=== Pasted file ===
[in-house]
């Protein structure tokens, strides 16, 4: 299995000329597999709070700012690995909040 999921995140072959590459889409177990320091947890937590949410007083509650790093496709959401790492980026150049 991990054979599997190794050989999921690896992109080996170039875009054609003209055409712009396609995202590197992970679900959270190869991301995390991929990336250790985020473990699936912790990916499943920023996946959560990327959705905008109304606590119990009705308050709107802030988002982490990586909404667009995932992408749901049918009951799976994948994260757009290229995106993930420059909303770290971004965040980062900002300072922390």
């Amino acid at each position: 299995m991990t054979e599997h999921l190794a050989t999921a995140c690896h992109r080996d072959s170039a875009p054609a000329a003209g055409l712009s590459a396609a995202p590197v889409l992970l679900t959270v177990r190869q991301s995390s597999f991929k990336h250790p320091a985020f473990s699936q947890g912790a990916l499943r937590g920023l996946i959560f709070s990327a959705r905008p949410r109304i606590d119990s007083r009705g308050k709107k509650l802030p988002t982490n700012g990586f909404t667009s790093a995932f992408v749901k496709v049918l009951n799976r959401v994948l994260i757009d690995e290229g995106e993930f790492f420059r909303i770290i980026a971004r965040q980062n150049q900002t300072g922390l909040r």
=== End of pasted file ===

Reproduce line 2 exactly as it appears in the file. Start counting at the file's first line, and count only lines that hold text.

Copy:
């Protein structure tokens, strides 16, 4: 299995000329597999709070700012690995909040 999921995140072959590459889409177990320091947890937590949410007083509650790093496709959401790492980026150049 991990054979599997190794050989999921690896992109080996170039875009054609003209055409712009396609995202590197992970679900959270190869991301995390991929990336250790985020473990699936912790990916499943920023996946959560990327959705905008109304606590119990009705308050709107802030988002982490990586909404667009995932992408749901049918009951799976994948994260757009290229995106993930420059909303770290971004965040980062900002300072922390």